Now Afrasyab treated Saiawush very well and even started to like him because of his honesty and straightforwardness. The two became friends. The Turanian noble saw this friendship and became jealous. At first Afrasyab did not listen to the lies of his nobles against Saiawush and even married his daughter Ferangis to him. The Turanian nobles kept on plotting and by many lies and tricks persuaded Afrasyab that Saiawush was a danger to Turan and eventually would bring the downfall of Afrasyab. Afrasyab had Saiawush imprisoned and then had him killed, in spite of the pleading of his own daughter Ferangis. His mind was so poisoned that he wanted to kill Ferangis also, when he found out that she was going to give birth to a child.
Piran one of the wise nobles of Afrasyab persuaded him that he should not commit such a terrible crime and sin. He told Afrasyab that he would keep Ferangis at his own fort in the mountains so that he would not have to see her. Afrasyab agreed on the condition that when the child was born it would be sent to him.
A son was born to Ferangis and according to the wish of Saiawush he was named Khosrow. Piran however did not send the child to Afrasyab, because he knew that Afrasyab would have killed him, instead he sent Ferangis and Khosrow to a distant place. Afrasyab was angry at Piran but Piran told him that he had done this so that Afrasyab would not commit the crime of killing his own grandson.
When the news of the death of Saiawush reached Kai-Kaus, he determined to revenge the death and save his grandson Khosrow and bring him to Iran. He sent Rustom and the Iranian army to fight Turan. In the battle the son of Afrasyab, Sarkha was taken prisoner. He was killed and his head was sent to Kaus.
The Iranians then went in search of Khosrow. The warrior Gudarz dreamt that only his son Giw would be able to find Khosrow and Giw was sent to hind Khosrow all by himself.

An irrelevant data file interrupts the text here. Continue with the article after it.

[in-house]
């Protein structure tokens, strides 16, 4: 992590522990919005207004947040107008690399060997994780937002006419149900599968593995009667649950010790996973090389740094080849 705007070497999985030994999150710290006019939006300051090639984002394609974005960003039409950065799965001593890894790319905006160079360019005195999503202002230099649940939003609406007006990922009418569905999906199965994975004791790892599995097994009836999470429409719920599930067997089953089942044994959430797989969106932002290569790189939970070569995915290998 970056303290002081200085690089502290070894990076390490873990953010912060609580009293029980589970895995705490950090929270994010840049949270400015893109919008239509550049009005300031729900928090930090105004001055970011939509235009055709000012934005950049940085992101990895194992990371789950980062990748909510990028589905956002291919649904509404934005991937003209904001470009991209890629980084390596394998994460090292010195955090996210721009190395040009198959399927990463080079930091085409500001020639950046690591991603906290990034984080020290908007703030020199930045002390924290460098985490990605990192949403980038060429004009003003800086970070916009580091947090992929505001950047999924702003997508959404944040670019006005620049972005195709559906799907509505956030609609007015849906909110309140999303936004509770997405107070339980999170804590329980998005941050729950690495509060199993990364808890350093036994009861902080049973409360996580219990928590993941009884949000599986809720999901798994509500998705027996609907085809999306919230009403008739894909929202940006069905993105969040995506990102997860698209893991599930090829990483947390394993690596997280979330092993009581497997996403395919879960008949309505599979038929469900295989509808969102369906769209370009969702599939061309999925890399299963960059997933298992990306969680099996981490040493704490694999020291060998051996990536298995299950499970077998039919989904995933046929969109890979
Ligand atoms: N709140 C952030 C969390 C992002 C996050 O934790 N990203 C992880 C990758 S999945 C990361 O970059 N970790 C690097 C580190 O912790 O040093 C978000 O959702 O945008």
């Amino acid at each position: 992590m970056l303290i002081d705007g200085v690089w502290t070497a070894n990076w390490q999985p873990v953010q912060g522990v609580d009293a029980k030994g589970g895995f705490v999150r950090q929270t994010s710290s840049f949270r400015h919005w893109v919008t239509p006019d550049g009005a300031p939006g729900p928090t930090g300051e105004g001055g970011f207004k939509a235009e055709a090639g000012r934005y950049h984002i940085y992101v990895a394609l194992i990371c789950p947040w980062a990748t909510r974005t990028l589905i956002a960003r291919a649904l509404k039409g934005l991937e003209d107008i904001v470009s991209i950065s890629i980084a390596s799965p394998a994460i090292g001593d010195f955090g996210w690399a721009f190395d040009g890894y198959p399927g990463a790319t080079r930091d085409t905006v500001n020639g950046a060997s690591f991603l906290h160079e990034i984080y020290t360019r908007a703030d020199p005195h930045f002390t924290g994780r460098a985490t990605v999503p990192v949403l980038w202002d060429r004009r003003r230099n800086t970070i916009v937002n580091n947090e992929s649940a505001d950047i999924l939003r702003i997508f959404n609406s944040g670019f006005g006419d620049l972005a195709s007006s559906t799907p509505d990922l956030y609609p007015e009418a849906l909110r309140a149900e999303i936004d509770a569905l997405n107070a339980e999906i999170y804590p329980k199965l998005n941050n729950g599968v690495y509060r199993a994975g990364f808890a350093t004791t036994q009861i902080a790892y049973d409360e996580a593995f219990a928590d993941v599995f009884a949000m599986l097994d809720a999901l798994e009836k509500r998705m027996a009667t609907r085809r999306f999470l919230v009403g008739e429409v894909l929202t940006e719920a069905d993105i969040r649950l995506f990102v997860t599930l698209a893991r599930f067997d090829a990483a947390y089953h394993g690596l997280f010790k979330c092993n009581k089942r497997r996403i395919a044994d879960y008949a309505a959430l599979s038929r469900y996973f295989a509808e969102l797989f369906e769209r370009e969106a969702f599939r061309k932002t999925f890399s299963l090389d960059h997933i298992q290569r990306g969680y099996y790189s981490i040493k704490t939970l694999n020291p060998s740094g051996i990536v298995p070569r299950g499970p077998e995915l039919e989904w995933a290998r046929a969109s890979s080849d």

After a long adventurous search Giw found Khosrow and Ferangis. He did this just in time because Afrasyab also had sent a search party to find Khosrow as he wanted to kill him in revenge for the death of his son Sarkha. Giw was able to bring back Ferangis and Khosrow to Iran after many adventures and brave deeds.
There was great rejoicing in Iran when Khosrow was brought back to Iran. All the Iranian nobles looked upon him as the successor to Kaus. Tus however refused to regard Khosrow as the successor and favored another son of Kaus by the name of Fiburz who had been looked upon as the successor until then. Kaus decided to test Fiburz and Khosrow. He gave them both an army and told them to conquer an enemy fort which no one had conquered yet. Fiburz attacked first but there was a ring of fire around the fort which he and his army could not penetrate. Many warriors died but Fiburz could not find a way into the fort.
Now it was Khosrow’s turn. When he saw the ring of fire he realized that it was the work of the evil spirit. He wrote the name of God on an arrow and shot it into the flames. The flames died down instantly and his warriors were able to attack the fort and destroy it. Khosrow having won the test was declared successor to Kai-Kaus.
Soon after Khosrow was declared heir to the throne, Kaus gave up the throne as he was getting very old. Khosrov now became Kai-Khosrov.
Kai-Khosrov wanted to take revenge against Afrasyab for killing his father Saiawush. He asked his generals to gather an army and attack Turan. The army was led by Gudarz, Gustahem, Tus and young Byzun the son of Giw. It was a long battle in which the Iranian army first lost very badly. Afrasyab had the help of the king of China and also the king of India. Seeing these very strong forces facing him, Kai-Khosrov asked the help of Rustom. It was only after Rustom entered the battle that the Iranians were able to defeat Afrasyab and his allies. Afrasyab had to run away to a remote part of Turan and the Iranians were in control of a large part of Turan. They plundered Turan and took away its riches to Iran.
The Story of Byzun and Manijeh